Friday, September 29, 2006

Reading a little Scripture

I teach technology. It’s a great job. I didn’t want to teach technology. I wanted to teach English.

I love to read. I love to write. (This blog is pushing 80,000 words!)

I took many courses in literature and writing. Poetry, prose, speeches. Research writing and creative writing. Linguistics and language development. American lit, British Lit, Medieval Lit. Oral literature, speculative literature, the Bible as Literature.

The earliest memories I have of the Bible is the large black family tome on a shelf, and the one on my mother’s lap. At that age it was a mysterious object of ancient wisdom.

Other Bibles came and went.

There was a children’s Bible, full of cute pictures of animals and heroic deeds. I don’t remember any dark passages about seductions and murder, rape and pillaging. Perhaps they were cleaned up for the small of stature and tender of heart.

There was the Bible I had as a teen. The one which garnered me a gentle admonishment from a passing adult at church when he saw me sitting on it while I waited for my mother and stepfather to pick us up.

There was Good News for Modern Man, my high school (New Testament) Bible. That was the first Bible I read voraciously. 1972. Good year. I was a freak. A Jesus Freak.

Right after high school was the time I moved into a small sandstone cave to get some peace and quiet while I tried to understand what God was all about. I had a King James Bible with me then. Along with a copy of The Bhagavad Gita, The Upanishad, The Katopanishad, Patangali’s How to know God, The Gospel of Sri Ramakrishna, The Koran, The Book of Mormon, Sayings of the Buddha, Mao’s Red Book, The Lost Books of Eden, The Book of the Hopi, Journey to Ixtlan, and Euell Gibbon’s Stalking the Wild Asparagus (a guy has gotta eat). I stayed there until I read them all, nearly three months working though a dozen large candles and really needing a good bath (the creek could only provide so much).

All that reading left me confused and sent me on a side journey from the path I should have taken. But it did give me an appreciation of the beauty of the English language at the time of King James. The English language was never more beautiful.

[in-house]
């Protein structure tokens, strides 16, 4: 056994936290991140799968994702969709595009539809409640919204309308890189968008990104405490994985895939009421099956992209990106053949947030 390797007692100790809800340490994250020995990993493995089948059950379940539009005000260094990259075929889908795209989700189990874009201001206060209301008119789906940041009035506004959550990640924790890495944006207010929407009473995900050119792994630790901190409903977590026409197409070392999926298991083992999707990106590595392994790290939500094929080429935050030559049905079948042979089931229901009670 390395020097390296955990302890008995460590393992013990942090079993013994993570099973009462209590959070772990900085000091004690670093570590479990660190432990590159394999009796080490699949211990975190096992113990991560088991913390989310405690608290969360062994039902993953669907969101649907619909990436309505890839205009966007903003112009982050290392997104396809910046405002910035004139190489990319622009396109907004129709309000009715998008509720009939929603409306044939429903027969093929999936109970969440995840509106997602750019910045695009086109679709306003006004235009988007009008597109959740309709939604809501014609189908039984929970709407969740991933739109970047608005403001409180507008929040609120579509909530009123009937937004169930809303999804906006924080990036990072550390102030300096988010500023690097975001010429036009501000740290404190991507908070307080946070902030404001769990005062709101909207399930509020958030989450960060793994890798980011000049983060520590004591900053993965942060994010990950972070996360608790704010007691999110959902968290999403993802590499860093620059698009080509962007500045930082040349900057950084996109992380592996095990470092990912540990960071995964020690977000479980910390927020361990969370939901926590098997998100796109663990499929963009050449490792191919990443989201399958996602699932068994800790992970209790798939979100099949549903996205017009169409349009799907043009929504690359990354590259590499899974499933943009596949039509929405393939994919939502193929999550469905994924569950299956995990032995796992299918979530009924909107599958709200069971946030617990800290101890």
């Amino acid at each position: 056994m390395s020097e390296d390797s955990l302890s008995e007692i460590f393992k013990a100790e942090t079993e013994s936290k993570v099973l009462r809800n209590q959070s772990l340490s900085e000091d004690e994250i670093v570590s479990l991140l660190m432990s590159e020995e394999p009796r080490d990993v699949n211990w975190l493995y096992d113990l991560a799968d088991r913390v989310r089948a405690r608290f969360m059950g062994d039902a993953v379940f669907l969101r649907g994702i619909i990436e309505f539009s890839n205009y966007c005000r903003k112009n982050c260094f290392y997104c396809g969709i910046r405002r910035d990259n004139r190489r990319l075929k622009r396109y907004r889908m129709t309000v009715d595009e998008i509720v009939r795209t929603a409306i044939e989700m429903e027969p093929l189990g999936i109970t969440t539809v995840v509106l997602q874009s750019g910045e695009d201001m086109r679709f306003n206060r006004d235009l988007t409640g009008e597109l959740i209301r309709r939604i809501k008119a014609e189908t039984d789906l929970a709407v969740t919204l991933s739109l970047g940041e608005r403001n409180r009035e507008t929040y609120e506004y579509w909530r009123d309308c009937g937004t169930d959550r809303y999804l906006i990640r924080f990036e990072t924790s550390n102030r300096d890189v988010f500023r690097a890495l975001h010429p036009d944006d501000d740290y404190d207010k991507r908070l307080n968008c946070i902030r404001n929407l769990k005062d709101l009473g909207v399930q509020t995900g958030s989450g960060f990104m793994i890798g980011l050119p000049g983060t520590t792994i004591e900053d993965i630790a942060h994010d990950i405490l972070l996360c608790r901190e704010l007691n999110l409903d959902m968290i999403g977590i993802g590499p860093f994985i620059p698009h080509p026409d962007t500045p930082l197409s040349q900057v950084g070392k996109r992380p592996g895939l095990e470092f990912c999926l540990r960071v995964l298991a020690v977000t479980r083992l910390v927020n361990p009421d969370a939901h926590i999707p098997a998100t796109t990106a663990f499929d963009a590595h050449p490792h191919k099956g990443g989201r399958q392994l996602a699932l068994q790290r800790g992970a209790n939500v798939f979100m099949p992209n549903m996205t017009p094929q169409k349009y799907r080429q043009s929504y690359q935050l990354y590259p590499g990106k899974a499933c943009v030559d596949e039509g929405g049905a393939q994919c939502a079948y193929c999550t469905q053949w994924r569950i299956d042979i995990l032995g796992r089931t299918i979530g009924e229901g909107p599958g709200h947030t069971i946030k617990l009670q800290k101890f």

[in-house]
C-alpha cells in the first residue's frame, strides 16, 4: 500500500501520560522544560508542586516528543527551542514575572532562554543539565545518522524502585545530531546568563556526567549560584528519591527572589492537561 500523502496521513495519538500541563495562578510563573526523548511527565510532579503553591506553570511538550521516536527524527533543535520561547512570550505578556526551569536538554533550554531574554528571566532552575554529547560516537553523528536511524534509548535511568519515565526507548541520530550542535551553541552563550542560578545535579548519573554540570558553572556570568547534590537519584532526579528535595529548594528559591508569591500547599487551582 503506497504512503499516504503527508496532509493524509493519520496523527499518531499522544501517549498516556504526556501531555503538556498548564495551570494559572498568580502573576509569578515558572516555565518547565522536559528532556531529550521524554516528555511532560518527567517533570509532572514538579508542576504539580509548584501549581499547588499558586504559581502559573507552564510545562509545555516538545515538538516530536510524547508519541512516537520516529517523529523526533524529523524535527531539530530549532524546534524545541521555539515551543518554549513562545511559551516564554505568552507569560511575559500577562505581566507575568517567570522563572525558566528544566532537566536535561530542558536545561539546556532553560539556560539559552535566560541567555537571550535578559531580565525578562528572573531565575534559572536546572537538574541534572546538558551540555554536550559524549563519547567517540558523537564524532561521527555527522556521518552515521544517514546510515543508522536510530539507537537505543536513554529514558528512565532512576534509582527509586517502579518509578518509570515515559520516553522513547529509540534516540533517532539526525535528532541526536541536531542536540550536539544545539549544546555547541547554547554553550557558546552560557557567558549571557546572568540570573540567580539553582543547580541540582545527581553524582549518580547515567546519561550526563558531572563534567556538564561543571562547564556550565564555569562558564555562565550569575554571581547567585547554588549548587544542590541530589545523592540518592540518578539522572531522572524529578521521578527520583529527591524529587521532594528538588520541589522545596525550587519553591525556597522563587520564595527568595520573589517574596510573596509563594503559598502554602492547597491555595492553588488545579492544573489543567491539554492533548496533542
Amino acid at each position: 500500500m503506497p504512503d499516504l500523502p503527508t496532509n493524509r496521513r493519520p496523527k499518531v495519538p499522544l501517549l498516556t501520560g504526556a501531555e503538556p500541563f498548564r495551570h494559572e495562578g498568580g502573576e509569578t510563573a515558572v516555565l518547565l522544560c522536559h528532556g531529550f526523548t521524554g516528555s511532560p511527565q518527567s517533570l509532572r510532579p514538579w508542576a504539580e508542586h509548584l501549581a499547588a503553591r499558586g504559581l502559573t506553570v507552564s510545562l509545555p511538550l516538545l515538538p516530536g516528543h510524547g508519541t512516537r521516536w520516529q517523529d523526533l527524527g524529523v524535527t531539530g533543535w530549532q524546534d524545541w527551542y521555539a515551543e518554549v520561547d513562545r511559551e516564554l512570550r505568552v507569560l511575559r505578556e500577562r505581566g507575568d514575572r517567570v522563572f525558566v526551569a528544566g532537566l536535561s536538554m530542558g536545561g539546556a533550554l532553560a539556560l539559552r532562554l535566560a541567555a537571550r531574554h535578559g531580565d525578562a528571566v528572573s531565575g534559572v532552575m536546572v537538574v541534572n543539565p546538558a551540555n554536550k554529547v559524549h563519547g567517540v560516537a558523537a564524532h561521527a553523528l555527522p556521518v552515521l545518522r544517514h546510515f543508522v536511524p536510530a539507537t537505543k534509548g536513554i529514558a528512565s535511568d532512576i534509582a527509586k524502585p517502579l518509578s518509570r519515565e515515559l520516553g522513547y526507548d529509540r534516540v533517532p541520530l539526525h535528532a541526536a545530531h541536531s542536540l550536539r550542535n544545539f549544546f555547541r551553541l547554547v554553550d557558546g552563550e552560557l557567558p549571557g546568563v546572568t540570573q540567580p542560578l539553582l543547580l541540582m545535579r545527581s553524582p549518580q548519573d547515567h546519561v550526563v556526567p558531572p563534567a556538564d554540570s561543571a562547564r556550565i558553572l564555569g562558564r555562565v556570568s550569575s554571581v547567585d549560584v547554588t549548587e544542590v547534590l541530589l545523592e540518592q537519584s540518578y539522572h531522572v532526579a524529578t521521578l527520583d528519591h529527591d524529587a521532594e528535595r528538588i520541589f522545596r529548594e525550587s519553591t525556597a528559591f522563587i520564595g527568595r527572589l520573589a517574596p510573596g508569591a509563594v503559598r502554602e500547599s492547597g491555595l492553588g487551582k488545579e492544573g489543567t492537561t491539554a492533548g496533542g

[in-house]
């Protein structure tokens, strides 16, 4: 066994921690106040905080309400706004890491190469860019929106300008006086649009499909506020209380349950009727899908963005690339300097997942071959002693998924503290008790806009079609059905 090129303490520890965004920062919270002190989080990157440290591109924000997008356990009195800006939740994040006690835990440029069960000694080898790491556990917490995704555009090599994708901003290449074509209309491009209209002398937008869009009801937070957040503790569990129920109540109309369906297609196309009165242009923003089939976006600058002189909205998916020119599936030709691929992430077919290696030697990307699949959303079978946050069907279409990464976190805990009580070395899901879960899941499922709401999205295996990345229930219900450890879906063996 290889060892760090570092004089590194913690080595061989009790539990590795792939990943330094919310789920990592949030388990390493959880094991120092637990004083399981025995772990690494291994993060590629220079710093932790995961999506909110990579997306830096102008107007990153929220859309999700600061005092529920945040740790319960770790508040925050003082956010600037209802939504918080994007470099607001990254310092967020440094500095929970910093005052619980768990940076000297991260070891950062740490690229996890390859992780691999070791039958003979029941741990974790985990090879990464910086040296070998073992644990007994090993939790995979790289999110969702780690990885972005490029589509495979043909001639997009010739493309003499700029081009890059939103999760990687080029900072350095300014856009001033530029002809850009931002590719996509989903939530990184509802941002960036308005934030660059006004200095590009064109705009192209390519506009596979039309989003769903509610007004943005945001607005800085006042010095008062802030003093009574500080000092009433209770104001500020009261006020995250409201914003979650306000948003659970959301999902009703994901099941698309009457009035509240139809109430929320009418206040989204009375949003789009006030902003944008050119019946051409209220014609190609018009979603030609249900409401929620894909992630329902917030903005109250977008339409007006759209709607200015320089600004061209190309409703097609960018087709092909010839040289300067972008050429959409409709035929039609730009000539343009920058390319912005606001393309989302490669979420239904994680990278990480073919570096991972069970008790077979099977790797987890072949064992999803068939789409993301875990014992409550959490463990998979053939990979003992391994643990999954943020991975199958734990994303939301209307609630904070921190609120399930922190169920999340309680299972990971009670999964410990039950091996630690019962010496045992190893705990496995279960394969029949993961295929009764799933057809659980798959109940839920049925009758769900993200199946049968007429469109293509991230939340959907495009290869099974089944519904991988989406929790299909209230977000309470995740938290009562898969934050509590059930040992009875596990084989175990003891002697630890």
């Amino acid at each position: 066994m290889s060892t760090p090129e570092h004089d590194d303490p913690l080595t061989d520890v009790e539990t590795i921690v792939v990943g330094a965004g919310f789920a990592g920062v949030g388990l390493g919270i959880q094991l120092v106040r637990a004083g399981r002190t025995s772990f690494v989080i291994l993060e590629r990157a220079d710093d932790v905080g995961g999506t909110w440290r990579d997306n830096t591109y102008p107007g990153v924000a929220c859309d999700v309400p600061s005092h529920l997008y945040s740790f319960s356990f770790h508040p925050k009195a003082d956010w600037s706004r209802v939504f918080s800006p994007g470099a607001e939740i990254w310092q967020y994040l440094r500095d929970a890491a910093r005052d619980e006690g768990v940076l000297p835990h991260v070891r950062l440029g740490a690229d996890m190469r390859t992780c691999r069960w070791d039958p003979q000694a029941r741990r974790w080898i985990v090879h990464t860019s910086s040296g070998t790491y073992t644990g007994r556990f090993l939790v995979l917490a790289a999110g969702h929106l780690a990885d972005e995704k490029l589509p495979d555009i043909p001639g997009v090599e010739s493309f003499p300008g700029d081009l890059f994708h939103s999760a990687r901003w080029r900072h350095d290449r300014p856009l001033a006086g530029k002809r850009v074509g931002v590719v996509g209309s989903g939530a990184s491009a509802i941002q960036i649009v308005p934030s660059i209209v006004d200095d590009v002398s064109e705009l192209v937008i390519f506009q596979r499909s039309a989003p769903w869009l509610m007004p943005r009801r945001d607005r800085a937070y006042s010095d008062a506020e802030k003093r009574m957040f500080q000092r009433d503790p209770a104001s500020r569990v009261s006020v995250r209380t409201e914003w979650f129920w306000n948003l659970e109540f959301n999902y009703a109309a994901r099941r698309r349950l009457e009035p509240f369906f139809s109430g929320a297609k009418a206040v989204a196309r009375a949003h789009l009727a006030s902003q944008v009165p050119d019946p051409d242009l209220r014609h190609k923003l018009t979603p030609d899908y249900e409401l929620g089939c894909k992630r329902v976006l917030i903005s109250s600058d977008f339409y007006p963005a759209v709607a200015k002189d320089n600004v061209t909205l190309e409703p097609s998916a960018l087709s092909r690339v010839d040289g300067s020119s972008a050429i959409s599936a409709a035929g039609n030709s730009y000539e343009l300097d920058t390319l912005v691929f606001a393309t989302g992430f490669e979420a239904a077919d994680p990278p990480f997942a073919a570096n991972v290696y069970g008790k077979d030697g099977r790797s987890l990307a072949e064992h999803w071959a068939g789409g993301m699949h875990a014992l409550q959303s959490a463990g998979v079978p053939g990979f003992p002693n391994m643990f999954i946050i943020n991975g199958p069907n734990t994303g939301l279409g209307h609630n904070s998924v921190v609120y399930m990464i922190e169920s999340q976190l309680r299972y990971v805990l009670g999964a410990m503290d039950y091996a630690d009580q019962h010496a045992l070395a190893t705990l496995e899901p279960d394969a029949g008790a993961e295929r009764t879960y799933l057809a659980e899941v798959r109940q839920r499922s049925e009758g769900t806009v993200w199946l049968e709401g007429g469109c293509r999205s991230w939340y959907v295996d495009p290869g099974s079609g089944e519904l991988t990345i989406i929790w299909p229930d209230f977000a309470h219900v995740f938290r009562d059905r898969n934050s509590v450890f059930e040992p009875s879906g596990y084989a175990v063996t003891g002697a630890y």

The course I took on Oral literature (given by a very sweet, very kindly and gentle soul who was the worst lecturer of all time) dovetailed surprisingly well into the course on the Bible as literature (given by another sweet, if chain-smoking and slightly odd soul). The Bible for that course was the Oxford Bible.

It’s a good Bible, even if some believers are a little suspicious of it. It is edited by a series of great scholars who did their very best to understand the context of the books and carefully translate their words into the closest literal meanings of modern English. I still use this Bible. It is my primary source of personal reading.

I bought a copy of The Bishop’s Bible and used it for research (it is the version Shakespeare probably used), and finally gave it to my pastor as a gift. (I enjoyed that one a great deal.)

For my blog I usually use the online version of The New Intenational Version found at Bible Gateway.

This is just my life. Lots of Bibles. All for different purposes, different times, different seasons of my life. I have books to help me interpret them, and understand them, and see them in new lights. I have The Jerusalem Bible, and Asimov’s Guide to the Bible. I have The Testimony of the Evangelists (by Simon Greenleaf!), and The Amplified Bible. I have so many books on it that it would be a tedious and unfair list to place here.

So many Bibles. Does the quantity and variety of all of them make us complacent about their value? Perhaps a little. I think I take it for granted.

I read them in many ways also. I read them for inspiration. I read them for answers. I read them as a duty, and I read them as tools for writing.

I enjoy reading them as literature, noting the clever phrase, the subtle humor, the context of authors and how they reflect the changing world view of human history.

I have grown through a myriad of ways to read and interpret them. And the strange thing is, with all of the reading I have done, there is once again a simple truth about how I view scripture.

For me, even today, it is still a mysterious object of ancient wisdom.


jel said...

Hey Friend,

great post!

reading is a blast!

have a great weekend !

my best to the family! :)

SocietyVs said...

Love the post and the amount of research you put into your faith, that incredibly awesome.